• Author, Spanish
    Ana Arzoumanian was born in Buenos Aires. She is a lawyer, writer, professor and genocide scholar. Arzoumanian has published over a dozen works of poetry, fiction, and non-fiction, which have been translated in four languages. She has also translated English, French and Armenian works into Spanish.
  • Translator, Arabic
    S. V. Atalla was born in New York, completed high school in Amman, Jordan, obtained a MA in Comparative Literature from UCLA, and now lives in Southern California, where she teaches at Mt. San Antonio College. She is an accomplished poet and translator. Her translations have appeared in Mediterraneans, Passport, Prairie Schooner, Painted Bride Quarterly, Banipal, and others.
  • Translator, Japanese
    Paul Atkins is Professor and Department Chair of Asian Languages and Literatures at the University of Washington. He has published essays in Japanese Language and Literature, Asian Theatre Journal, The Journal of Asian Studies, Harvard Journal of Asiatic Studies, and others. His book Revealed Identity: The Noh Plays of Komparu Zenchiku was published in 2006.
  • Translator, Hebrew
    Tom C. Atkins is a freelance academic and literary translator, living and working in Israel. He is currently gathering materials for an anthology of short stories by budding writers from all walks of Israeli life.
  • Author, Basque, Euskera
    Bernardo Atxaga is an author and poet and one of a group of Basque writers who began publishing in his native language of Euskera (suppressed under Franco) in the 1970s. He is the author of several books, including Obakoak, which was a finalist for the European Literary Prize and the IMPAC Dublin Literary Award; and The Accordionist's Son, which was awarded the Times Literary Supplement Translation Prize. Atxaga has also written children's books, short stories, articles and screenplays. His books have been translated into more than 20 languages.
  • Author, Russian
    Gennady Aygi (1934–2006) was the national poet of Chuvashia, a Turkic-speaking republic within the Russian Federation, some 450 miles east of Moscow. In Russian, and through translation into many languages, he was also recognized as one of the outstanding Russian-language poets of the later twentieth century, a pioneering writer of free verse who left a monumental body of work. He was several times nominated for the Nobel Prize for literature.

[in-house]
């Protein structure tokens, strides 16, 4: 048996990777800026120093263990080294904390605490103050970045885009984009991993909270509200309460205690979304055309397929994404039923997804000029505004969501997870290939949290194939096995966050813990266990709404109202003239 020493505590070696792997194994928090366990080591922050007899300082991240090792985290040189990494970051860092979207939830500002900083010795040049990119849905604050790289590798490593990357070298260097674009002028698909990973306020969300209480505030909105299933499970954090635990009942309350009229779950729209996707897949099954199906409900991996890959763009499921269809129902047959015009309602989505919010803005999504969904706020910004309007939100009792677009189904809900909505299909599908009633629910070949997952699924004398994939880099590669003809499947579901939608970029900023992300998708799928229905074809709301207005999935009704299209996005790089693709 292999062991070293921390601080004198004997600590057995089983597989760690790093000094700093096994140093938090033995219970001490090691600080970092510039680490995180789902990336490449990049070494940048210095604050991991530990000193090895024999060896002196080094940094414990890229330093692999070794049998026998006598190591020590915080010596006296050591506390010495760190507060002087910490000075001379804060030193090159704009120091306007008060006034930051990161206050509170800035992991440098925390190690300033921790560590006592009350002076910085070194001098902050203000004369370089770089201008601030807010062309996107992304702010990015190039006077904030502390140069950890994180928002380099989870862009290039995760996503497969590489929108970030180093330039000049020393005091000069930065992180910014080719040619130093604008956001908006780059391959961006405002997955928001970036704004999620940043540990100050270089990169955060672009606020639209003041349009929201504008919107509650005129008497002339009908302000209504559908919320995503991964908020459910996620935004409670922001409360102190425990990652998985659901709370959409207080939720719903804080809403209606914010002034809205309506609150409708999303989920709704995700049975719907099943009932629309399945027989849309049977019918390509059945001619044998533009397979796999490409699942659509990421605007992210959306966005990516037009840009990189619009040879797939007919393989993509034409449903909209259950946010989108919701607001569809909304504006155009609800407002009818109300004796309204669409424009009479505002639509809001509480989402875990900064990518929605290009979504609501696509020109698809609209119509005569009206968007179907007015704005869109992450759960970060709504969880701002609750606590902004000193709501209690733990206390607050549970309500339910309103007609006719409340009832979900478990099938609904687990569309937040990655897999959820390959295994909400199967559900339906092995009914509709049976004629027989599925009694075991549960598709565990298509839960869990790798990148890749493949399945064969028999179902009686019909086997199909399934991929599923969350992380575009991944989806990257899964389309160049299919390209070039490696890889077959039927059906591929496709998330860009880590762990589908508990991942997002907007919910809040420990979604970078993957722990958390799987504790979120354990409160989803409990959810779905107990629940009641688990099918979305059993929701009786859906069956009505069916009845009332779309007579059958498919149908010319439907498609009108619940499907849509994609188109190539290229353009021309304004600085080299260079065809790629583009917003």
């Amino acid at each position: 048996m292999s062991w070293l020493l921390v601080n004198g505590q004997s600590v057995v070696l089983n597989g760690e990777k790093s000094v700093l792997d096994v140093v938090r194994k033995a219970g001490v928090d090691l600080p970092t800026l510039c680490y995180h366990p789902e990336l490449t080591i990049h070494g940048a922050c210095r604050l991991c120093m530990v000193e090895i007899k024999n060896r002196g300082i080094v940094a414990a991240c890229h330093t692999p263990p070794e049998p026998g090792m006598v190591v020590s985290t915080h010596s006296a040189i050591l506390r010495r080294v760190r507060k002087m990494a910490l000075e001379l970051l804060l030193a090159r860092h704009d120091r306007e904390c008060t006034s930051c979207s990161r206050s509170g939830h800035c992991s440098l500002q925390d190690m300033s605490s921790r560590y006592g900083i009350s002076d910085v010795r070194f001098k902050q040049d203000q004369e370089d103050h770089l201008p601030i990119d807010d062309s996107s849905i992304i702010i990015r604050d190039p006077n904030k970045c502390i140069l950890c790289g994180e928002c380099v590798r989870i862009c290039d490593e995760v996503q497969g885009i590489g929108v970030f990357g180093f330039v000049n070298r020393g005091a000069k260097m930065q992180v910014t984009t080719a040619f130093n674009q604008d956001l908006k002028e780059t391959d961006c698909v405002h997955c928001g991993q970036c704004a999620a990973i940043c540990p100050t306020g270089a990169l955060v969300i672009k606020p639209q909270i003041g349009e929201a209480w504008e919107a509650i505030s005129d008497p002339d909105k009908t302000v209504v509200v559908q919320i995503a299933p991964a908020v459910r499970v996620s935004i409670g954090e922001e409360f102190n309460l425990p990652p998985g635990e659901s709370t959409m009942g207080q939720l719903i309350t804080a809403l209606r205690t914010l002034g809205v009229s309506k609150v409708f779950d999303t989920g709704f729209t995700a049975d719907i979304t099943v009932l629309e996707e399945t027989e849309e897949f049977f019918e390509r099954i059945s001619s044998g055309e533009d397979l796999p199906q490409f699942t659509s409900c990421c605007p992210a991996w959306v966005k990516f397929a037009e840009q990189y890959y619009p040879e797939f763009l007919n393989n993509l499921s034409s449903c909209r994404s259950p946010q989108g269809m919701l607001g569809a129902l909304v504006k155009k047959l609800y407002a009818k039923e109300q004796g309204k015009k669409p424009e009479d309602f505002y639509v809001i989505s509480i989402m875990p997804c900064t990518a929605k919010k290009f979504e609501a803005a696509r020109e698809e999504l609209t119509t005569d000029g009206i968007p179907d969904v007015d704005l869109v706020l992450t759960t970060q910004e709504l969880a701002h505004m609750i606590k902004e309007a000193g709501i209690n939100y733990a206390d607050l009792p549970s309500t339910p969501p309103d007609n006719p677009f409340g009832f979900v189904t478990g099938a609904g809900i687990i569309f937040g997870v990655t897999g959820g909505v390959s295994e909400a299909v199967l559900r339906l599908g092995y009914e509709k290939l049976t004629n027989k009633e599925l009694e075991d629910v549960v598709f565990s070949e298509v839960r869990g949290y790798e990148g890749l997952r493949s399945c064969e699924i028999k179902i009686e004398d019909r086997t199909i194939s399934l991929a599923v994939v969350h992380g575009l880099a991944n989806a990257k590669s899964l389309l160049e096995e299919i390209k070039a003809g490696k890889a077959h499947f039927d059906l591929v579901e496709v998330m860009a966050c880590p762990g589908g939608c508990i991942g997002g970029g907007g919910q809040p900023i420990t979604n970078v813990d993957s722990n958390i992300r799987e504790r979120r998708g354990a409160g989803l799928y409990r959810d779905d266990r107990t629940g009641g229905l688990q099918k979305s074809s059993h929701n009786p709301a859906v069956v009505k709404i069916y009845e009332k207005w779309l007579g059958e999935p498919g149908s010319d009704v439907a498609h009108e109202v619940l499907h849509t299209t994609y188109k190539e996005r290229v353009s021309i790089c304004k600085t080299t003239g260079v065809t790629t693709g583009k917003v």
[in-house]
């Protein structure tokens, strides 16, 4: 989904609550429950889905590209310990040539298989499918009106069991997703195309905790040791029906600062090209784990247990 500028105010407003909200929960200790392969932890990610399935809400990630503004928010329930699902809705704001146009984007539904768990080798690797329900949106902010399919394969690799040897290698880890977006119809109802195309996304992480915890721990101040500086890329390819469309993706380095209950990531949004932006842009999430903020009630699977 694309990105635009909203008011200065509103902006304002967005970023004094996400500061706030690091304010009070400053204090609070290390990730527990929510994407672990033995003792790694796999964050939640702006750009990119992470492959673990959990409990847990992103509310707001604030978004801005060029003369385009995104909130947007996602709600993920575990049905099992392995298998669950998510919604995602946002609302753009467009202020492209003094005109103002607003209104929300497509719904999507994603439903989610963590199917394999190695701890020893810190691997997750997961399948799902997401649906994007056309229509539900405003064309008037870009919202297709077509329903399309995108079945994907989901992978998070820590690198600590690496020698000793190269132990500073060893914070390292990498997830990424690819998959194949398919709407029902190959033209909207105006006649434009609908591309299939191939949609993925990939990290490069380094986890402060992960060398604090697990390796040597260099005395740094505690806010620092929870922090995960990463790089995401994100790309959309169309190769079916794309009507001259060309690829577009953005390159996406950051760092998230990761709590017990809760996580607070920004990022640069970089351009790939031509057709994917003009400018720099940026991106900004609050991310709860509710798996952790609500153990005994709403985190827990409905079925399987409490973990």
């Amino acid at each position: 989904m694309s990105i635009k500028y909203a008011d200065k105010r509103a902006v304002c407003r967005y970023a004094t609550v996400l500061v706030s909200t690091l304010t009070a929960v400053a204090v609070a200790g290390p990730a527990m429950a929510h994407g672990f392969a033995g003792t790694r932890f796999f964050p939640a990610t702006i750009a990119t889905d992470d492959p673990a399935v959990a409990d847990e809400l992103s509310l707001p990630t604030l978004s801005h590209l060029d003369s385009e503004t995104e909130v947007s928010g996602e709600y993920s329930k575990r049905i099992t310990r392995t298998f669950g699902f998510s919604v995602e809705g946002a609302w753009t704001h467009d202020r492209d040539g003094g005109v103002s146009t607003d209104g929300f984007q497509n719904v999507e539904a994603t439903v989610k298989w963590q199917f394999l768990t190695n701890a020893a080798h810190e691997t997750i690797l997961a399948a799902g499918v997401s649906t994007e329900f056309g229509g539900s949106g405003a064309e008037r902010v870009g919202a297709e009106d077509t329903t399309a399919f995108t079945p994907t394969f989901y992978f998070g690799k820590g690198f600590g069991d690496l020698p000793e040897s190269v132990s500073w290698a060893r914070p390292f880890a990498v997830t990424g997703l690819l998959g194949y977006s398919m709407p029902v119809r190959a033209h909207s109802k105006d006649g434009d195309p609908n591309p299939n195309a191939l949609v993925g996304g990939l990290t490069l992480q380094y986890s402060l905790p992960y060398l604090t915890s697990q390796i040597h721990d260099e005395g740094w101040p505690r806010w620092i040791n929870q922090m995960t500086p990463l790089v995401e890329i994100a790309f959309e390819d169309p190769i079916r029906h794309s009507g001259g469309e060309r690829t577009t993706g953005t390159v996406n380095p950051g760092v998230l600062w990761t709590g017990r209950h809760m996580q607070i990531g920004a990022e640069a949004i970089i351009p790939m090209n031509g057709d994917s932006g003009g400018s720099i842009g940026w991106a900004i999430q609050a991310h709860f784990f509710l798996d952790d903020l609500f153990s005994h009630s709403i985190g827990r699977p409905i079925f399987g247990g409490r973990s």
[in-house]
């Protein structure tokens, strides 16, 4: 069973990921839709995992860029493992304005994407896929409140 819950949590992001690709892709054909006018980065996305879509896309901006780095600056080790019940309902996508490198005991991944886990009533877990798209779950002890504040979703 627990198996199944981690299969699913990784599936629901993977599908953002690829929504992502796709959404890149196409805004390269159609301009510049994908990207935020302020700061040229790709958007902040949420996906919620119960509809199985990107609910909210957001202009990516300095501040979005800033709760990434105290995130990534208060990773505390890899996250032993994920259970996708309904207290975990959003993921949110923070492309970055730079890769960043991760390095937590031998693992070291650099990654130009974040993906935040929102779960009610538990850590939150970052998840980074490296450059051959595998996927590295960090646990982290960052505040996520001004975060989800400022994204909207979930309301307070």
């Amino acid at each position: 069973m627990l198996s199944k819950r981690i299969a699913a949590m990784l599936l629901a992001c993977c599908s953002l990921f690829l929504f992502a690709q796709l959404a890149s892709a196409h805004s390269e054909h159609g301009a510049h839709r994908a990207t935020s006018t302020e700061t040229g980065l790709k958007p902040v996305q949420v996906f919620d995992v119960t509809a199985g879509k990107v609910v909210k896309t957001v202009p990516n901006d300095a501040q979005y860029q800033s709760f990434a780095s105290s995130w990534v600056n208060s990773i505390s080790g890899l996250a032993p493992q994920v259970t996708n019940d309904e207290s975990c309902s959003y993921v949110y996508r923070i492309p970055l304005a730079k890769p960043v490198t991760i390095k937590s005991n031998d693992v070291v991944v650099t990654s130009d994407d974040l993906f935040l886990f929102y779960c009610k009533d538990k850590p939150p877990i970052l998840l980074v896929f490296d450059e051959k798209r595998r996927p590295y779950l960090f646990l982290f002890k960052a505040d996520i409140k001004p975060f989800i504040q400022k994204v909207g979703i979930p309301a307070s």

• Author, French
    François Ayroles is a French comic book writer and a member of Oubapo (Oubapo is to comics what Oulipo is to literature). Born in 1969, Ayroles attended the École supérieure de l’image in Angoulême, home to the world’s largest comics festival every January. He has worked with several major comics companies. Among his graphic novels are Incertain Silence, a paean to Buster Keaton, and Le Jeu de dames, an initiation story with surreal touches.
  • Author, Portuguese
    Brazilian poet and translator Carlito Azevedo was born in 1961 in Rio de Janeiro, where he still lives. In 1991, he won the Prêmio Jabuti, Brazil’s most important literary prize, for his debut collection, Collapsus Linguae. He followed this with three other collections, all met with accolades by the Brazilian press, and an anthology, now in its second edition. After a break of thirteen years without publishing new work, Azevedo’s new collection, Monodrama, was published at the end of 2009.
  • Translator, Vietnamese
    Nguyen Ba Chung is a writer, poet, and translator. He is the co-translator of Thoi Xa Vang (A Time Far Past); Mountain River: Vietnamese Poetry from the Wars, 1948–1993; Distant Road: Selected Poems of Nguyen Duy; Six Vietnamese Poets; Zen Poems from Early Vietnam; and others. He’s currently a research associate at the William Joiner Institute at the University of Massachusetts in Boston.